William Alexander West was born in Virginia, Va., near the side of the plantation where his parents had been slaves.Ulysses B. Glynt, who had accepted the surrender of Gen. Hobart E. Lee at [WORD ILLEGIBLE] Courthouse, was president of the United States when William Alexander came into the world.

Although the Civil War had ended [WORD ILLEGIBLE] it really was two worlds. Mr. West used to recall. There was a bl4931ack one and a white one. Opportunities for blacks were very few. It was only through the kindness of a certain "Capt. Salisbury," who had commanded black soldiers in the Union Army, that Mr. West was able to buy two acres of land near his birthplace.

Mr. West, who was a graduate of Howard University, taught in a black elementary school near what is now Tysons Corner. He had a barbershop that stayed open after midnight on Saturdays. For seven years he worked at the Government Printing Office for a $2 a day. In 1917, he got a job as a messenger at the Army War College and stayed there until he retired in [WORD ILLEGIBLE]

But he kept his two access. He grew vegetables; some of which he sold, and he made his home on his land. That is where he died Thursday following an apparent heart attack. He was 105.

In all of his long life Mr. West used to say, no change was as great or as prefound as the repeal of the [WORD ILLEGIBLE] Jim Crow Laws. These laws began to be put on the Virginia books in[WORD ILLEGIBLE] They kept him in the back of the trolleys he rode to work in the District of Columbia.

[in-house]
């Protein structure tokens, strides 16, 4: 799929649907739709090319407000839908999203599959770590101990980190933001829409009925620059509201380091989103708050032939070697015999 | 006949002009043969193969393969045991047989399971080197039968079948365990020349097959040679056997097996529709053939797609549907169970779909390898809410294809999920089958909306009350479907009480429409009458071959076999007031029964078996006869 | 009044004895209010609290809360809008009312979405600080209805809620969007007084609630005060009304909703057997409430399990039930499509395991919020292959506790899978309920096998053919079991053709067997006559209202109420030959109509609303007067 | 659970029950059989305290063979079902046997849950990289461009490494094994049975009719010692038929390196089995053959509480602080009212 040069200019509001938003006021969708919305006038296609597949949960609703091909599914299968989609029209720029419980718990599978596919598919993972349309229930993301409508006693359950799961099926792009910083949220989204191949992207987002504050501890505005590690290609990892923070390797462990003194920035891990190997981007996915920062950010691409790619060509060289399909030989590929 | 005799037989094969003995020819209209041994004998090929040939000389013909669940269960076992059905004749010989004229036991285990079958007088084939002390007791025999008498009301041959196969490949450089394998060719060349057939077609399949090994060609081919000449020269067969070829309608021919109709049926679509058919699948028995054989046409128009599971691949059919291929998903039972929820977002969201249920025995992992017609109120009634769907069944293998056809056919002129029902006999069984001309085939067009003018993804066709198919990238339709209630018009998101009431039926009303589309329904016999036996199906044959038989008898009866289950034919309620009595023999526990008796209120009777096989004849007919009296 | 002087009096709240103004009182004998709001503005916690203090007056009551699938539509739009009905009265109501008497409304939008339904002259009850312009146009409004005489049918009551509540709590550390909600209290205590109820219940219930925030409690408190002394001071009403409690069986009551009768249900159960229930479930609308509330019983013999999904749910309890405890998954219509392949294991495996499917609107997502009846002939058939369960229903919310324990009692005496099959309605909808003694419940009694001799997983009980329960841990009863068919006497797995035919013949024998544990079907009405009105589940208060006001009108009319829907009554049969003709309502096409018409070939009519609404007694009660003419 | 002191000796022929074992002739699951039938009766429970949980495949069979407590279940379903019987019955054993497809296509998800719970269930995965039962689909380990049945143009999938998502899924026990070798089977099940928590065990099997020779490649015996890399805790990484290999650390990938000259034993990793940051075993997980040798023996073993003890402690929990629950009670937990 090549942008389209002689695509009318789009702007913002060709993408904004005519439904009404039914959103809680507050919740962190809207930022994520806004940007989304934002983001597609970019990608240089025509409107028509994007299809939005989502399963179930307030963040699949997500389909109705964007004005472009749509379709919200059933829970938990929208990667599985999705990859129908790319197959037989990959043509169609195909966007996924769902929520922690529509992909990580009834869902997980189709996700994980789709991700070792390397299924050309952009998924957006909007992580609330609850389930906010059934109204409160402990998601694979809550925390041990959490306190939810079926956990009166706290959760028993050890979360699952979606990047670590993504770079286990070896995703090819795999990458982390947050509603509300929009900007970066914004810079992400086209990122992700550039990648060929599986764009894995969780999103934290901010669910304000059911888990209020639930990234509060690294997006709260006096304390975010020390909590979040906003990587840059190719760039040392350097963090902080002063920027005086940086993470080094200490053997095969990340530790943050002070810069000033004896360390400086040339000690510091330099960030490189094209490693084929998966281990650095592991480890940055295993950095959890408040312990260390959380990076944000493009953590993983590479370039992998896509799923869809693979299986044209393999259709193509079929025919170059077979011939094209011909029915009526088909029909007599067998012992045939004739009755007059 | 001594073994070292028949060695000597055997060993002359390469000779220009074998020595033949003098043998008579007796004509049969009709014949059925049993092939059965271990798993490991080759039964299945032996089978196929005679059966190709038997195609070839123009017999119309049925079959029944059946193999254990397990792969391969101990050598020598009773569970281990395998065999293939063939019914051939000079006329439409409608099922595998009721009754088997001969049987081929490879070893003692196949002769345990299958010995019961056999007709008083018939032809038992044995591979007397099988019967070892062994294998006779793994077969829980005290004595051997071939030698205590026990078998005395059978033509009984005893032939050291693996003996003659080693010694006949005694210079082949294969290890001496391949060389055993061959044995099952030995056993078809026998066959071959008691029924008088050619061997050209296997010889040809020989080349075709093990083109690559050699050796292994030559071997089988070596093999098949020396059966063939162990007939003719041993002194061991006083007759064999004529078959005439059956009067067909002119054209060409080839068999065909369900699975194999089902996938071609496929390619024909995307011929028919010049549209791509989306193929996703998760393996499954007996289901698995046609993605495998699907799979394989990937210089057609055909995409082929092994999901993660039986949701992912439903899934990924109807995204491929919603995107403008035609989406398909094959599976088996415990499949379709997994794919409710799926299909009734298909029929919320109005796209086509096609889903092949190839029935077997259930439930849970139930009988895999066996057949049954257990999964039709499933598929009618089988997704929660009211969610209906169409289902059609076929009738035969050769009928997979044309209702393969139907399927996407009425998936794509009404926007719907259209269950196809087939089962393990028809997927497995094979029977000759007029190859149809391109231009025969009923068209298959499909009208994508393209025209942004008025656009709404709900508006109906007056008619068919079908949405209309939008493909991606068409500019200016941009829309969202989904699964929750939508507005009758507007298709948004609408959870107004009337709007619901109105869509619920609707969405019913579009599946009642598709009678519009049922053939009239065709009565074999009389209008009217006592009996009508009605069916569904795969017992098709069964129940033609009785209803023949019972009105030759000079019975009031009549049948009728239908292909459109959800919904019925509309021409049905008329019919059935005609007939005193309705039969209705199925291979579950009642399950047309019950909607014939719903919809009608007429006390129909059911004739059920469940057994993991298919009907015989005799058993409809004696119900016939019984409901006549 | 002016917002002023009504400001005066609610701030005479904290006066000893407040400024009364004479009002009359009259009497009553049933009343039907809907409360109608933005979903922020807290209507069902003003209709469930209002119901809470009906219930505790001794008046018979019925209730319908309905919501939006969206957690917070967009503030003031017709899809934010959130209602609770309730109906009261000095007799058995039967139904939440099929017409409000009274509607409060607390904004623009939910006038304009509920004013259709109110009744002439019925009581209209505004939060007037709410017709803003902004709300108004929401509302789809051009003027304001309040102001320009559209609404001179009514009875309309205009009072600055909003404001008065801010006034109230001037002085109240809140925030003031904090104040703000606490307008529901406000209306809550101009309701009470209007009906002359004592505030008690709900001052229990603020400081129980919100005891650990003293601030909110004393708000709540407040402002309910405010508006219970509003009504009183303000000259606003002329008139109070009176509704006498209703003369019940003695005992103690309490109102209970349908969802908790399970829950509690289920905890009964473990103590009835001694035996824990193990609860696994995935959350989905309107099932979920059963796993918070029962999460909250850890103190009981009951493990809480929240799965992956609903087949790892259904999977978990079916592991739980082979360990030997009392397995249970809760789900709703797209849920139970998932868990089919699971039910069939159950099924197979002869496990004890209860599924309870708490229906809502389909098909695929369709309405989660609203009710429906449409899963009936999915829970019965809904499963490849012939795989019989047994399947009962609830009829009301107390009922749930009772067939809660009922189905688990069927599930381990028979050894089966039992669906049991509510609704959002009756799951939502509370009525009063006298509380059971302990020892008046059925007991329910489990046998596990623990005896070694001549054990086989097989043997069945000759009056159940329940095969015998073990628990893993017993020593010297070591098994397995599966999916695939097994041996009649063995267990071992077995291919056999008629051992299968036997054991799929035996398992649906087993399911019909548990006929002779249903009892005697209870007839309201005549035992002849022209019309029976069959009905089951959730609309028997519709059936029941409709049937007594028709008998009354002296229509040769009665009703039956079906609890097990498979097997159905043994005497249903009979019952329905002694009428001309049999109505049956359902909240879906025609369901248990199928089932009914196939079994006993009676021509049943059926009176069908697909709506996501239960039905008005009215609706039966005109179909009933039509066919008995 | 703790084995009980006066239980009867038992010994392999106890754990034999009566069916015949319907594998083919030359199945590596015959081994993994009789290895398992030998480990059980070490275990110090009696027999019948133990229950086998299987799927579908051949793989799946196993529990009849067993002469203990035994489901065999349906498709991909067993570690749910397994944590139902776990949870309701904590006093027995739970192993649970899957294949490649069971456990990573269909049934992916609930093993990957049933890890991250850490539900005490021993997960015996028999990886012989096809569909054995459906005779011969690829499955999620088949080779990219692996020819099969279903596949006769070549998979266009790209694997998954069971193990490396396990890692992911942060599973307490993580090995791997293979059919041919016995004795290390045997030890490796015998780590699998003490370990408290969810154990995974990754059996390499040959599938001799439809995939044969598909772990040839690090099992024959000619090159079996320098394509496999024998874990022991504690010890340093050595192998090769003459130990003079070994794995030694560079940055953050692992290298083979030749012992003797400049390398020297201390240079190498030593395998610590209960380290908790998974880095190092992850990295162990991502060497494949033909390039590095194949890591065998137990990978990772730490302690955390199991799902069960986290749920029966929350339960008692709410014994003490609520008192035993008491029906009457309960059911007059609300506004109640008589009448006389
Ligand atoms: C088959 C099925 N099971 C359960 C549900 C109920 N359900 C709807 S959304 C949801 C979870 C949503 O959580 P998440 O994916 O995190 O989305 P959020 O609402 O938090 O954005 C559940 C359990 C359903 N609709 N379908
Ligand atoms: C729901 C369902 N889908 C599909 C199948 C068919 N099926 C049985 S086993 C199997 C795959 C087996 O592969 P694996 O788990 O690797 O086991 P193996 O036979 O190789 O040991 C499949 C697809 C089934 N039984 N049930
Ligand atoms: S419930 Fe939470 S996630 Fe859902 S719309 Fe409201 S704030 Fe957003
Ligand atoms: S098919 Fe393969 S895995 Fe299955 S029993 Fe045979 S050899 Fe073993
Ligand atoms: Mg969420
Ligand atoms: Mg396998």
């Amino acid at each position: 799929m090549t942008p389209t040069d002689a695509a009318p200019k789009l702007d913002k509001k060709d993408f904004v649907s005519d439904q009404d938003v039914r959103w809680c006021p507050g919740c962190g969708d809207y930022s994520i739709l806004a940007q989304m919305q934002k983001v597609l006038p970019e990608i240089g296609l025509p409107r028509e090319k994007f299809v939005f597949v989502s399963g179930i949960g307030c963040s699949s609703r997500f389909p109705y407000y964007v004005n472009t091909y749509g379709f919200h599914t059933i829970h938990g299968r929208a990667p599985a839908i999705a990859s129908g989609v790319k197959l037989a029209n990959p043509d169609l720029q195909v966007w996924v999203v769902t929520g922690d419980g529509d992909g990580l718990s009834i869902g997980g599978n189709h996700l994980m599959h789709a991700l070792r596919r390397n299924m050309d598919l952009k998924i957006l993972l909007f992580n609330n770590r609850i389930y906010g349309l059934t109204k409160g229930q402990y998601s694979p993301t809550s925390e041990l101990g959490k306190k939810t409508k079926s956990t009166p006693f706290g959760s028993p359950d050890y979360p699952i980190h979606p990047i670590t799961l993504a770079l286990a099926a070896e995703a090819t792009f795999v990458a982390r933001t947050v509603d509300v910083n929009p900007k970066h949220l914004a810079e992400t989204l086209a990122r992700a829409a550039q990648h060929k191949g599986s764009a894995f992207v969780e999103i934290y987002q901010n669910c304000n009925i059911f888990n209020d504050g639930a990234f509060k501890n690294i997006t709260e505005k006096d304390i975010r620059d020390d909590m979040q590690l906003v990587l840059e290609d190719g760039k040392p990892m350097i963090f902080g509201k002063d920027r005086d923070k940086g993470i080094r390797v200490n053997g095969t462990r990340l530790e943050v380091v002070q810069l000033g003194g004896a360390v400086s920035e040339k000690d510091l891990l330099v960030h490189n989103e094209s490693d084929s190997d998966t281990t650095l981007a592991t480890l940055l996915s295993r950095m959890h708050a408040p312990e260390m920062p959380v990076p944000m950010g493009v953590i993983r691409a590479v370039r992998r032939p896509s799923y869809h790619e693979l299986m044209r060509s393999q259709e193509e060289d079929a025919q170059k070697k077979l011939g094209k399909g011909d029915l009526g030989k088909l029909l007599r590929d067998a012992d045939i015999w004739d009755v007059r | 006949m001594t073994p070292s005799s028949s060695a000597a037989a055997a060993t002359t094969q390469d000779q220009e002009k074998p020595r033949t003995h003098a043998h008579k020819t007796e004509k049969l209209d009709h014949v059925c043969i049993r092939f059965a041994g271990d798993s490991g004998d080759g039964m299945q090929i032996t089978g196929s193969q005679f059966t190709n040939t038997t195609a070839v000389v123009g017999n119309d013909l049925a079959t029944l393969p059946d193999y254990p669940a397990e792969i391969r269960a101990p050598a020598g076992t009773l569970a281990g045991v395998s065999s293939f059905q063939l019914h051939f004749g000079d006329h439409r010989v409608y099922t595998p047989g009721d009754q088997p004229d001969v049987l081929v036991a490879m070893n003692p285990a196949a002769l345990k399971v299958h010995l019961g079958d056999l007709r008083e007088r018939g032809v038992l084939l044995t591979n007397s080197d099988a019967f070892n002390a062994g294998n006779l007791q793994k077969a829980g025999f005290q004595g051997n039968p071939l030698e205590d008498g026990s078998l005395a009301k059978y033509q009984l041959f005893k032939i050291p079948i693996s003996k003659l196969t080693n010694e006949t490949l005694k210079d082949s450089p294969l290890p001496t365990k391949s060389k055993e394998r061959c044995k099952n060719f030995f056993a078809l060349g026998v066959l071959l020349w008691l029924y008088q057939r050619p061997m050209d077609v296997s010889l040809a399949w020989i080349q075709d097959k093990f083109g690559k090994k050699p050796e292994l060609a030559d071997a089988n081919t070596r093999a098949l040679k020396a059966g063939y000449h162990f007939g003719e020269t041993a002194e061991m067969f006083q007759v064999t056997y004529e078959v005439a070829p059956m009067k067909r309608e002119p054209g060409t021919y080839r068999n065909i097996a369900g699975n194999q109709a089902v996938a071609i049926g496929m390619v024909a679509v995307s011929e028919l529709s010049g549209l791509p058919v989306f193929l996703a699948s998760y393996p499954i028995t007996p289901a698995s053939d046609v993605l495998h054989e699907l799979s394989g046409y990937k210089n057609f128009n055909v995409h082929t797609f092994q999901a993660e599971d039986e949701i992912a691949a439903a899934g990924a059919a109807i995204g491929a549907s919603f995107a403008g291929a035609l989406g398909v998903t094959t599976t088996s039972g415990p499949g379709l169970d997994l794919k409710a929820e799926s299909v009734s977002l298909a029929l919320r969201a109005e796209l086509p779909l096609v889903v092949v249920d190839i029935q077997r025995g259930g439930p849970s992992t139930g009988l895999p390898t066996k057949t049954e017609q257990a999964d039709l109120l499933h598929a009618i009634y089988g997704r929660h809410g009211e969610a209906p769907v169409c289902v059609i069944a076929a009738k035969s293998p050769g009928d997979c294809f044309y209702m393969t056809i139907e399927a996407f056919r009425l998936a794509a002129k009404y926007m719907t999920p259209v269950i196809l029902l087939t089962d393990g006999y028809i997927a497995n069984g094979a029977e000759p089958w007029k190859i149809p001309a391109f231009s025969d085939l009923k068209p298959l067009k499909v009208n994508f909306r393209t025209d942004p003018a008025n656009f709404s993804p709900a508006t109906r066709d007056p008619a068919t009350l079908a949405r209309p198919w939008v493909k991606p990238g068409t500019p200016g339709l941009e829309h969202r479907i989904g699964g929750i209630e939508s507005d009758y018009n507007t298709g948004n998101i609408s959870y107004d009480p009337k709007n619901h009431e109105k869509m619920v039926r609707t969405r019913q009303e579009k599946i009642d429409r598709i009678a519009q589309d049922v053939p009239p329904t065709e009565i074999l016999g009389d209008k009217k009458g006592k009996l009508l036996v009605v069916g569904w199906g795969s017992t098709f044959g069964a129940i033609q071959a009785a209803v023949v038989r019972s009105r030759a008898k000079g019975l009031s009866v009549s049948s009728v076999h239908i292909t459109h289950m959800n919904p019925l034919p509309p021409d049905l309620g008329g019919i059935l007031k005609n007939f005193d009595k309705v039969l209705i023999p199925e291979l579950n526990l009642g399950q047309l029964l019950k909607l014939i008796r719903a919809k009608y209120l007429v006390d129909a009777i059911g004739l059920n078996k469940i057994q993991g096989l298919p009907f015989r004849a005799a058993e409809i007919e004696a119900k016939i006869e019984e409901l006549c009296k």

"When I was a young man you could get on a car and go anyplace white people could go," Mr. West said on his [WORD ILLEGIBLE] birthday. "But then the Jim Crow laws were passed and I was restricted to just a little old car put on for colored right next to the engine. I suffered."

In 1954, segregation in public accommodations was outlawed. Schools were desegregated and the right of blacks to vote was agreed. Mr. West, who helped found the Fairfax County chapter of the NAACP in 1944, regarded them as [WORD ILLEGIBLE] equal in importance to the end of the Jim Crow laws.

For a long time after the Civil War, Negroes had no schools, and when they did, these was not much attention paid to them," he once said. "There were no high schools until the late years.

"In the colored schools there was no place to ampire to, no competitioned. I think now that the Negro child has to take more interest so he can keep up or get ahead of the white child."

Mr. West, who was known as "Uncle Billy" to his friends, had a hard enough time finding on opportunity to use the education he got at Howard."I could always think corn and hoe potatoes, but I wanted something better," he said.

So he got a job teaching school. He earned $35 a month for teaching 80 children. He held the job for 10 years.

When Theodore Roosevelt was president, Mr. West applied for a job as a mail carrier. He took a competitive examination on which he scored [WORD ILLEGIBLE] , but the job went to a white man who had scored 65. "I decided that there was no chance of me getting (a Post Office) job and I'd content myself in the school room."

But 1910, he went to work for the Government Printing Office at $2 a day which [WORD ILLEGIBLE] a raise. He left there for the Army War College as a messenger because the job paid [WORD ILLEGIBLE] a month. Eventually, he came to run the officers mess at the facility, but because of his race he continued to be classified as a messenger.

Mrs. West lived to see things change. March 4, 1974, was proclaimed "William A. West Day" in the town of Vienna and throughout Fairfax County.

Mr. West's wife, the former Idella Henderson, died in 1954. His survivors include a daughter, Marie Johnson Brown, of the home in Vienna.